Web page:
I always have a cup of cold water when I first go into the bathroom in the morning. I try to have a couple more cups of water before drinking the espresso when I get downstairs.

How does your partner fit into your morning routine?

My wife Gia is typically sound asleep while I go about my morning routine. When I leave the bedroom, I always walk around the bed and give her a kiss on the head. Sometimes she wakes up, sometimes not. Sometimes there’s a little semi-conscious “Are you going? Ride safe.” But that’s about it. We’ve been together for over forty years and have never really shared the morning.

There’s part of me that feels like I wouldn’t be able to have my morning hours the way I do now if she were involved. Mornings when Gia has to be awake for something often upset my routine; suddenly, my time to myself (meaning me and my friends on the bike or me and Bear in the park) gets off track. As they are, I’m not disappointed that I don’t share my morning hours with her. But I don’t want that to sound wrong—if she wanted to get up and do these things with me, that would be thrilling. But that’s just not the way our relationship has ever been. I knew going in that she wasn’t the morning person I was. I would always need to go to bed early because I had to get up, she’d have to stay up late because she had to work, I’d wake up and she’d be going to sleep because she had stayed up late. We’ve just never been on the same biological time clock like that. And somehow it’s worked for us all these years!

Do you also follow this routine on weekends, or do you change some steps?

On the weekend, I still wake up early. I’ve become very close with my two friends whom I ride bikes with. Usually we choose one day during the weekend to go on another ride. We start a little later (around 8:00am) and have breakfast afterwards. It always depends on the weather and everyone’s schedules.

The thing I love about bike riding in general (unlike running, which I can’t do for a variety of reasons, namely my knees) is that you can ride and converse. When we ride bikes, we ride together and we talk. We tell each other about things going on in our lives, we give advice, we listen to each other. It’s a wonderful bonding experience, and I’d recommend it to anybody who wants to get out and connect with friends. It’s funny because after all these years, we’re never at a loss for things to say. There’s always something somebody’s seen, something that’s happened to someone, good things, bad things. It’s become so important to have this group of friends who know what’s going on in my life and for whom I know what’s going on in theirs. On the weekend we get to carry it into the luxury of having coffee and food, and then we can talk more leisurely and don’t rush it. Most of our families don’t get up early on the weekends, so we can usually sneak out and do all this before our kids/wives are awake.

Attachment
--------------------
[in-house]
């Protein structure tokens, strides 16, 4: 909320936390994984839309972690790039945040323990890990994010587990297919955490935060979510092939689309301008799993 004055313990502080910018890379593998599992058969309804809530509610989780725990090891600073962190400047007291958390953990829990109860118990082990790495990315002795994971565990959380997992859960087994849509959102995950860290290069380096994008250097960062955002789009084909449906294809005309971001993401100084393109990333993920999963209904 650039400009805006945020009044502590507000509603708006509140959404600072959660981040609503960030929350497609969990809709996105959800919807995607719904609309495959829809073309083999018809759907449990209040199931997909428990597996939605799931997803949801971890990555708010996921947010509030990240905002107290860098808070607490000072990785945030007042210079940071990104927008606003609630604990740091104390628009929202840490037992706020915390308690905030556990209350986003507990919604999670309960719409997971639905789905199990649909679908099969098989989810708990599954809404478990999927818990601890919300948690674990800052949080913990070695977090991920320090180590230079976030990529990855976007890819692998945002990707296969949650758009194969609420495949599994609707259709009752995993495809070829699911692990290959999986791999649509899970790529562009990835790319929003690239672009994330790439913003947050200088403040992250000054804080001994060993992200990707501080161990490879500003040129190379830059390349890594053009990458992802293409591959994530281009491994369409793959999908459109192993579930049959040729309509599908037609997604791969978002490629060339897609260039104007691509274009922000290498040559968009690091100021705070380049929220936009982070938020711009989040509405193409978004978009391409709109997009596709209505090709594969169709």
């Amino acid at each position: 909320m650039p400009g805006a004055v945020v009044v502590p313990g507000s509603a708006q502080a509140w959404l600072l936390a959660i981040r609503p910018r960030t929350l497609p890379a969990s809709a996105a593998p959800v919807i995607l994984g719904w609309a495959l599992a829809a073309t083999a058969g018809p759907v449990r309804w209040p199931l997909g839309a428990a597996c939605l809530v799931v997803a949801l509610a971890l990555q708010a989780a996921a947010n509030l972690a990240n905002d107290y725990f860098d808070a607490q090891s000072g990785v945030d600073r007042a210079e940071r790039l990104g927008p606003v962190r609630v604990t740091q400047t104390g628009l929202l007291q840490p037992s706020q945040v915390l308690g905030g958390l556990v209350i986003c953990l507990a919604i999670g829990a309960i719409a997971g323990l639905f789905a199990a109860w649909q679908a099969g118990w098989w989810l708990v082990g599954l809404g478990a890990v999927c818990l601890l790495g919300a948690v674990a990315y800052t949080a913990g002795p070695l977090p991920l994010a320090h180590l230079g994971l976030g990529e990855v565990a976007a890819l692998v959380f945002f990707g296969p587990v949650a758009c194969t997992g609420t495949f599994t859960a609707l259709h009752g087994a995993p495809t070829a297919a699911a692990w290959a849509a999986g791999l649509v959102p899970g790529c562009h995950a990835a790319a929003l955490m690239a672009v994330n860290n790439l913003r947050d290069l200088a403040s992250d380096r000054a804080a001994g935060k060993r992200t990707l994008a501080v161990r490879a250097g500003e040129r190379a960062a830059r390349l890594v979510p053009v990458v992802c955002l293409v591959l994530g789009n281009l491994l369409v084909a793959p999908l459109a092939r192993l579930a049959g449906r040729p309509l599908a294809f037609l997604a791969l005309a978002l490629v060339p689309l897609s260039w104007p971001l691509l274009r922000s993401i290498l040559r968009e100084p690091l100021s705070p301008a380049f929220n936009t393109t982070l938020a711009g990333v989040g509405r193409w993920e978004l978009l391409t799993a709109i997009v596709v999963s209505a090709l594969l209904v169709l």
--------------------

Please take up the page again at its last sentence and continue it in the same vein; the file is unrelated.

On days you’re not settled in your home, are you able to adapt your routine to fit in with a different environment?

Traveling is a challenge. When we drive somewhere and I think I might be able to ride, I put my bike on the car. When we go somewhere I can bring Bear, then we walk, but it’s not our same park experience.

What do you do if you fail to follow your morning routine, and how does this influence the rest of your day?

There are occasional days when I have to get up extra early to get into work or race up to a meeting at a museum or something. Those days aren’t really ever “good” days. When I can’t walk Bear or go on the bike ride, my day seems a little thrown off… but only momentarily (I don’t like to hold grudges). So when it’s raining, I’m disappointed that I’m not getting miles or seeing my friends or getting out in the park, but I don’t let it throw off my whole day. It usually just throws off my entrance into the day. I guess I keep a healthy expectation that another morning will come, and my routine will be picked up once again. And that’s nice.

Anything else you would like to add?

I’m sixty-four as I write this, so my routine has really evolved through the life of my family over the course of those years. I’m not a single guy in my thirties, preoccupied with myself and my career. I’m a father and a husband and a business owner and a dog lover and a friend and a biker—all of those things. And my relationship with all those things has affected the amount of time and space that I have in the morning. It also affects the things that concern me in the morning. When I had young children, up through when they were eighteen, their days, their lives, their childhoods, and their growth were the most important things to me. Having the morning time to meditate on them, their personalities, what I wanted them to know about me, about life, how I could contribute to their growing up—that’s what was important to me.

When my children went off to college to look for life and love in the big world, my routine shifted. I was able to spend more time with friends; four-legged and otherwise. It’s not that I forgot about my kids but that part of my morning routine morphed into time to think about my own life, my wife, and our next phase of life. I now think about that and so many other things and bounce those thoughts off of my friends and the trees.